Introduction to Chinese Medicine and Infertility

Published On June 11, 2019 | By Les Ouvriers De Jésus Christ | Uncategorized

The cycles of fertilization, budding, maturing and bearing fruit are at the root of all natural cycles, especially the cycles of life and death. The Chinese philosophy of yin / yang, which encompasses the evolution of inward / outward, passivity / movement Light / dark, form / function, enhances our perception of beginning and end and helps us construct a view of nature, which is ever continuing, through all natural stages. A woman's menstrual cycle is one of natures' examples of the perfection of the idea of ​​a beginning, a developing, and a comprehensive / continuing rhythm in nature. It begins a cycle as it concludes another, ends a cycle while another one begins. This understanding of the rhythm of nature makes Chinese Medicine a great tool for assessment of problems in infertility and direction for treatment. Chinese medicine offers a less expensive, less invasive and safer alternative to western treatment and has fewer side effects. It treats the whole individual. If conception is not successful with the aid of acupuncture and herbs, a woman's health will still benefit from the treatment, as it supports the general health, and well being of the patient. According to Chinese medicine, the definition of primary infertility is the failure to conceive after having regular sex without contraception for a period of two years. Secondary infertility refers to this same two-year stipulation, however, it occurs in a woman who has previously been pregnant at least once. The western definition of infertility is the failure to conceive after one year of regular sex without conception.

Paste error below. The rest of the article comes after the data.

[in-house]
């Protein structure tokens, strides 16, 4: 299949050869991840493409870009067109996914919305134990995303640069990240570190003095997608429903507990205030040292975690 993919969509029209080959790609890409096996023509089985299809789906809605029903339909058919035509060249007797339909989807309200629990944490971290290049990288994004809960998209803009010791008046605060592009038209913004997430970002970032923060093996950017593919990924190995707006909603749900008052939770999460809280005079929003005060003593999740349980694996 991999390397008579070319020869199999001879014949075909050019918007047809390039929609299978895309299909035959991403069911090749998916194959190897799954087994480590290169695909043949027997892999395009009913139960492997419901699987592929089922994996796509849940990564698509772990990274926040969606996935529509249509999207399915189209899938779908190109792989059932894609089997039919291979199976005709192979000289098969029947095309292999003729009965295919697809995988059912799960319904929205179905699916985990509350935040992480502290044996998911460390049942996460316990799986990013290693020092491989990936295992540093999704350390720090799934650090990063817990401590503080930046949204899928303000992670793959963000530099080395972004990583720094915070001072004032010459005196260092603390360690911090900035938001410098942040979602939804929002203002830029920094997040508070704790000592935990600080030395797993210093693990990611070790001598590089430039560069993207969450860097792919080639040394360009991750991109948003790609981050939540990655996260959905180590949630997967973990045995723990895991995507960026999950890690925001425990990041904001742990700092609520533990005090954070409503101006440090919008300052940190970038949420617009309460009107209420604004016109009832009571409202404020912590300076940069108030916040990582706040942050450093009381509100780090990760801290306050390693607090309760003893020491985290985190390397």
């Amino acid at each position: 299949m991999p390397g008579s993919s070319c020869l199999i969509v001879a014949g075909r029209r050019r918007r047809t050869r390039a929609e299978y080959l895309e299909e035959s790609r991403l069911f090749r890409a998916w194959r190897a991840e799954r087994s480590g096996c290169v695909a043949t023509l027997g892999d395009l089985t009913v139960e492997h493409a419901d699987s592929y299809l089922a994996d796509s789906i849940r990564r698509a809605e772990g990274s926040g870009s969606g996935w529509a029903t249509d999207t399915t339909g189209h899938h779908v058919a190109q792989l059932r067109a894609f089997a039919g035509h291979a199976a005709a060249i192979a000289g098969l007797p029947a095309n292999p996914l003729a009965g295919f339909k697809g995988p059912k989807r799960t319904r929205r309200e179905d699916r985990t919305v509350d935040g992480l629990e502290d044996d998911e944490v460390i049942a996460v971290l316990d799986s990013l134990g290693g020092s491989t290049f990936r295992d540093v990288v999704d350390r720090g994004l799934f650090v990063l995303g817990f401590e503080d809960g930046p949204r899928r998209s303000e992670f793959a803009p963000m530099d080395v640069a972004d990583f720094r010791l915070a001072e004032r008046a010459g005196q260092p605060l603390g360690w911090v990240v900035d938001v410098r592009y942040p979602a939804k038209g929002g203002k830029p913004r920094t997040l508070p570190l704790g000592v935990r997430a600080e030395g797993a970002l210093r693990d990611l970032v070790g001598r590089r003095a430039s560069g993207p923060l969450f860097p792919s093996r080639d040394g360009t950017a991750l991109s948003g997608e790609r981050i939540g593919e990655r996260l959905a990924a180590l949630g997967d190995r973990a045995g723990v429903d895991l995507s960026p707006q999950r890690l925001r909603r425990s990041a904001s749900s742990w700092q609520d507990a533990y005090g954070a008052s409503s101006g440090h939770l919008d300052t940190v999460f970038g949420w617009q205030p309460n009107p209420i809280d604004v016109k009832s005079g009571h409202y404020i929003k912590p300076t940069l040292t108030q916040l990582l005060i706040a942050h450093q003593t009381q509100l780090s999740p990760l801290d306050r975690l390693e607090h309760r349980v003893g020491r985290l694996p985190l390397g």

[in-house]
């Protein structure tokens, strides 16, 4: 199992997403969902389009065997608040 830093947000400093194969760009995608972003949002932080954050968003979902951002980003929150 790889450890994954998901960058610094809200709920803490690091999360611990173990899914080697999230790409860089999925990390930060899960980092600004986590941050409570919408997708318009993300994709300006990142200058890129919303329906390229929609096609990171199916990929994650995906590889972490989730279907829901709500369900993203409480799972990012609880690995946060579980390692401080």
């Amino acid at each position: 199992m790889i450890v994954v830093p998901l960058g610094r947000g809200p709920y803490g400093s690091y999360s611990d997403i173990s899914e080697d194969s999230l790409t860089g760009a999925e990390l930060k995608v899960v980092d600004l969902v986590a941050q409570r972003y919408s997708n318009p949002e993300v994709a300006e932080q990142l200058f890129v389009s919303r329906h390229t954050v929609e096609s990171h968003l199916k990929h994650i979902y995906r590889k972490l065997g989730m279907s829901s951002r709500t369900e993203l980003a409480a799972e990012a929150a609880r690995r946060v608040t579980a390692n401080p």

What is infertility? 95% of couples trying to conceive, with normal fecund ability, will conceive within 13 months of regular sexual intercourse. Approximately 10-15% of couples in the US access our health care system for difficulty with infertility. About 40% of these couples have difficulty with the male factors. 10% of these cases are considered idiopathic. The other 50% cases where the female experiences difficulty conceiving. 6.2 million women in the United States are unable to conceive. This is an increase of 26% more than 10 years ago. In 1995, approximately 2.7 women bought medical help for infertility. This was twice as many as in 1987. 10% are women between the ages of 20-29, 25% are between 30 and 39 and more than 50% are over 40 years of age. With this rise in the age of the population of women trying to conceive, (which is due to the popularity of the birth control pill, women committing to career opportunities, and economic factors effecting the quality of life of Americans) fertility is a challenge.

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Source by Mary Anne Bachia

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